Cloud is cheaper (in terms of total cost of ownership) and quicker to implement for providers than on-premise server rooms/racks etc, and ongoing maintenance costs are minimal. Cloud users simply pay a monthly fee. Cloud also has the obvious advantage of multiple sites being able to access the same EHR instance. Furthermore, hospitals need not employ IT staff (or consultants) to maintain their servers. Cloud offers far more predictable budgeting. Cloud advocates also say scaling is easier and that hospitals can channel resources towards care quality and patient outcomes rather than managing on-premise servers.
The reality, however, is that most hospitals have invested heavily in on-premise data storage and server rooms, including hardware and software licences, in the relatively recent past. They have factored annual maintenance and infrastructure support costs into their capex and opex models. Despite the clear benefits of public cloud migration, some hospitals are understandably keen to maximise the shelf life of costly IT installations. Migration costs and disruption, and the development of additional network infrastructure, are also significant barriers in terms of transition. For some hospitals, it could take a decade or more to make the switch. In some cases, in the early stages of this process, hospitals are migrating to private cloud installations run by Epic and Cerner hosting their own EHRs, which are seen as more secure. A hybrid cloud model is also a potential intermediate step.
There are justified concerns over breaches of highly sensitive Personal Health Information (PHI). Such incidences have previously strained relationships between EHR vendors and Big Tech. However, public cloud vendors invest billions each year on data centre security, many times more than a healthcare provider. Consequently, public cloud provides a more secure environment than on-premise.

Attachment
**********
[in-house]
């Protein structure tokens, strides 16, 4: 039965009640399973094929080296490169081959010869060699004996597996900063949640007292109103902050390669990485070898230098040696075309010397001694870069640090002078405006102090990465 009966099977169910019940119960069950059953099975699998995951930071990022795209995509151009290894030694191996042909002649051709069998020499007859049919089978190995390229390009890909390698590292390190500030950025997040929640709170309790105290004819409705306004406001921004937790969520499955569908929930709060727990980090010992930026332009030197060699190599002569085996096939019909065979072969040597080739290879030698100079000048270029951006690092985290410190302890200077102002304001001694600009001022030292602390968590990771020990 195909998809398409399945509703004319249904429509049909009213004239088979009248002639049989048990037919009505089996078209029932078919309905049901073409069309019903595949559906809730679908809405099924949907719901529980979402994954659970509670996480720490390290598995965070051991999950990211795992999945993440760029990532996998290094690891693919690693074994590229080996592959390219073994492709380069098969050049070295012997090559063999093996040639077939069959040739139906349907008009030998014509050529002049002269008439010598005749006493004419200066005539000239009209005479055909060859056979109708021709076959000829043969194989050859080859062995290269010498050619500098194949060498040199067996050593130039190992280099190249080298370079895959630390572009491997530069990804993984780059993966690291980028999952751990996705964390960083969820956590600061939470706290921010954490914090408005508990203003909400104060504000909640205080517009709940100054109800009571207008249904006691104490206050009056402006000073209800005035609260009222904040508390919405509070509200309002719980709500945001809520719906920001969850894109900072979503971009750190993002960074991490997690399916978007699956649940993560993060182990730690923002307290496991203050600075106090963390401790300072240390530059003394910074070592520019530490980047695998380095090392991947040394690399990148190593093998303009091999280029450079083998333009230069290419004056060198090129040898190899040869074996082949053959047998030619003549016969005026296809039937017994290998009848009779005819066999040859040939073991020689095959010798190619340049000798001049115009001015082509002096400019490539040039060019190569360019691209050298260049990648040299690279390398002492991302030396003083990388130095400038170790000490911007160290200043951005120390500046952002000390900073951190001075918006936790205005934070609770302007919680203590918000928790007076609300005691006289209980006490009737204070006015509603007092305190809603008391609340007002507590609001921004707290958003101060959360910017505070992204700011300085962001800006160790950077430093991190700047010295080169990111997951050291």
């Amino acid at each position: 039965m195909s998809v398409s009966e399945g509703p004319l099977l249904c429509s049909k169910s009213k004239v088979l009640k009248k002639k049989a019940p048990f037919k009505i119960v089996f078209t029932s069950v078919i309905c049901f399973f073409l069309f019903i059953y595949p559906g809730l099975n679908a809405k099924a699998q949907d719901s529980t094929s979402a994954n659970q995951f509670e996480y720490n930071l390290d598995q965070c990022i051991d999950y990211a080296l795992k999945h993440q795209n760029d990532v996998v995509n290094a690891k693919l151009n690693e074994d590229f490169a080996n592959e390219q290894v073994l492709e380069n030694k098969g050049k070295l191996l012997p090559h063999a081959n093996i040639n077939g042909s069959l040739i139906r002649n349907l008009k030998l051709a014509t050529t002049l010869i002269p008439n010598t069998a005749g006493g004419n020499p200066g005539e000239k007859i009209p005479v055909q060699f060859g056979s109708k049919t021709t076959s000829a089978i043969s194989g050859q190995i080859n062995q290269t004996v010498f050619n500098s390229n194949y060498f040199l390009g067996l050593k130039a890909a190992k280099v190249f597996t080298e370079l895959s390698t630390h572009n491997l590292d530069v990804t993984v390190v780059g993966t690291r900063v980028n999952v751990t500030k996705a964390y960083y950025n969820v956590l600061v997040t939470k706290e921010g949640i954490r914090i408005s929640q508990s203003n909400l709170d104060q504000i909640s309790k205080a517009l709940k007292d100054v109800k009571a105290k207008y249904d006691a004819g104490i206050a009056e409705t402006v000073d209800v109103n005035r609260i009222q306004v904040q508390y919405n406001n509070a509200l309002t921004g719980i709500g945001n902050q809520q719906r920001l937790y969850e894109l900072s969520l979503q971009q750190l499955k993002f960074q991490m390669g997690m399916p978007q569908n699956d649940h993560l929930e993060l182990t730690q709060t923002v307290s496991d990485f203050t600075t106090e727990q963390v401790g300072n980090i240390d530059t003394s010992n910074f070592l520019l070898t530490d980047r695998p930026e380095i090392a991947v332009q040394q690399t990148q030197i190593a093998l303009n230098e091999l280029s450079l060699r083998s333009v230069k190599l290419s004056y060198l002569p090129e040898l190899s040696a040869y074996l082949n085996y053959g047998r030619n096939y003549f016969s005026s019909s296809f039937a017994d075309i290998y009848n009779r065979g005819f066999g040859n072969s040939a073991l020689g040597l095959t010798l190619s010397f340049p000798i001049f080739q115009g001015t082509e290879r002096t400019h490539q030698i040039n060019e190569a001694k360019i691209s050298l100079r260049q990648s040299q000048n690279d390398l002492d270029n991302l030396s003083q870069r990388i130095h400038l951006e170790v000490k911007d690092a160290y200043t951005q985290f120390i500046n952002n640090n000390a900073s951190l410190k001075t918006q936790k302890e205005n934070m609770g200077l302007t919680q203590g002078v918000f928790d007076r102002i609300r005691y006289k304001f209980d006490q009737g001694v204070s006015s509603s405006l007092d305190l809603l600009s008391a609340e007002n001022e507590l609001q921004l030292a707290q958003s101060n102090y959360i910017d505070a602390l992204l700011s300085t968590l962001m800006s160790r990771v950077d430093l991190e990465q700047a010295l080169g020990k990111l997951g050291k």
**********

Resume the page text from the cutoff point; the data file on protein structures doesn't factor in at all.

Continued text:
Off-premise EHR also raises the prospect of data latency, especially with regards to the storage of memory-intensive documents. And, finally, there are regulatory hurdles to public cloud migration. Some countries prohibit hospitals from storing patient information on the cloud. Others have data sovereignty laws which prohibit patient data being stored outside the country. This is an issue in regions such as the EU.
However, changes in IT procurement and provider organisational structures, along with the advantages outlined earlier, are expected to counter these barriers. The growth of hospital networks and IDNs in the US, and regional procurement organisations in international markets (e g GHTs in France, ICSs in the UK and ACO-type health clusters in Saudi Arabia), mean that IT procurement and decision making is becoming increasingly centralised (around CIOs/CEOs or regional governments), and adoption planned from a healthcare network perspective, instead of an individual hospital perspective. This will have a positive impact in bringing cloud adoption to scale.
Coming of Age
A new era is dawning for hospital IT. The power struggles between EHR vendors and the tech giants which have flared up in recent years are being replaced by a more collaborative approach. This is illustrated not only in this month’s Epic-Google Cloud tie-up, but also an agreement last month between AWS and Dedalus which will see Dedalus customers access a range of cloud services including disaster recovery and improved security. Currently, AWS hosts Dedalus EHR solutions for more than 50 hospitals in the UK, with more migrations planned next year and in 2024.
These partnerships promise to accelerate public cloud adoption, reducing costs and improving patient outcomes for hospitals, and opening up new markets and revenue pathways for the likes of Google Cloud and Epic, and AWS and Dedalus. The public cloud providers will become an increasingly important conduit for IT vendors delivering software to provider and payer organisations.
Public cloud EHR migration is, however, complex and time intensive. It will require a change of mindsets before the benefits truly kick in across the public cloud ecosystem.